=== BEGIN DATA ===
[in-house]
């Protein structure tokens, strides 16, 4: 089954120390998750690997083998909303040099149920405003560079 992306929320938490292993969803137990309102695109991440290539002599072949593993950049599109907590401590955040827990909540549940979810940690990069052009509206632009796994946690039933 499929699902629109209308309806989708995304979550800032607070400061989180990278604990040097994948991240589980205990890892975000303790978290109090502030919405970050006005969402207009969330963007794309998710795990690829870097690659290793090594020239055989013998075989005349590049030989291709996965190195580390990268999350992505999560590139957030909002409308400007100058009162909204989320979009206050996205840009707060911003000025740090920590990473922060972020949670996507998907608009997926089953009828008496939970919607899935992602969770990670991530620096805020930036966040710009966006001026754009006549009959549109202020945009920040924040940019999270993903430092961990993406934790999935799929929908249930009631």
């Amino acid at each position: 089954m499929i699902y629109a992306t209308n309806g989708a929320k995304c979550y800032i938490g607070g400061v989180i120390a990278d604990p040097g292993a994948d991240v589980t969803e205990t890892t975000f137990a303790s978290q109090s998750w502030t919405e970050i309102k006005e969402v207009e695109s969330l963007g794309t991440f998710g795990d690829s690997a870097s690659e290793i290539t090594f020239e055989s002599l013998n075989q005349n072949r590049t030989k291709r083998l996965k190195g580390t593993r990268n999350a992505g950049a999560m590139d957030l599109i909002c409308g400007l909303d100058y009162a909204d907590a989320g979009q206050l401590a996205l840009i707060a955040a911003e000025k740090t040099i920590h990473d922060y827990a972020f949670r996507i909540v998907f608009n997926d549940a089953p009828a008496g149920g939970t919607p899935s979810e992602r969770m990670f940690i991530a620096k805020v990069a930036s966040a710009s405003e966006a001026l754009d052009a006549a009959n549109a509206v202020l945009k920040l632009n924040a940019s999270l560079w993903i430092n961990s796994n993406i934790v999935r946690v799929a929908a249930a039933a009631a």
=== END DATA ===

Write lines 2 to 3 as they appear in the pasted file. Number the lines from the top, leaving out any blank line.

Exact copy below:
């Protein structure tokens, strides 16, 4: 089954120390998750690997083998909303040099149920405003560079 992306929320938490292993969803137990309102695109991440290539002599072949593993950049599109907590401590955040827990909540549940979810940690990069052009509206632009796994946690039933 499929699902629109209308309806989708995304979550800032607070400061989180990278604990040097994948991240589980205990890892975000303790978290109090502030919405970050006005969402207009969330963007794309998710795990690829870097690659290793090594020239055989013998075989005349590049030989291709996965190195580390990268999350992505999560590139957030909002409308400007100058009162909204989320979009206050996205840009707060911003000025740090920590990473922060972020949670996507998907608009997926089953009828008496939970919607899935992602969770990670991530620096805020930036966040710009966006001026754009006549009959549109202020945009920040924040940019999270993903430092961990993406934790999935799929929908249930009631």
């Amino acid at each position: 089954m499929i699902y629109a992306t209308n309806g989708a929320k995304c979550y800032i938490g607070g400061v989180i120390a990278d604990p040097g292993a994948d991240v589980t969803e205990t890892t975000f137990a303790s978290q109090s998750w502030t919405e970050i309102k006005e969402v207009e695109s969330l963007g794309t991440f998710g795990d690829s690997a870097s690659e290793i290539t090594f020239e055989s002599l013998n075989q005349n072949r590049t030989k291709r083998l996965k190195g580390t593993r990268n999350a992505g950049a999560m590139d957030l599109i909002c409308g400007l909303d100058y009162a909204d907590a989320g979009q206050l401590a996205l840009i707060a955040a911003e000025k740090t040099i920590h990473d922060y827990a972020f949670r996507i909540v998907f608009n997926d549940a089953p009828a008496g149920g939970t919607p899935s979810e992602r969770m990670f940690i991530a620096k805020v990069a930036s966040a710009s405003e966006a001026l754009d052009a006549a009959n549109a509206v202020l945009k920040l632009n924040a940019s999270l560079w993903i430092n961990s796994n993406i934790v999935r946690v799929a929908a249930a039933a009631a």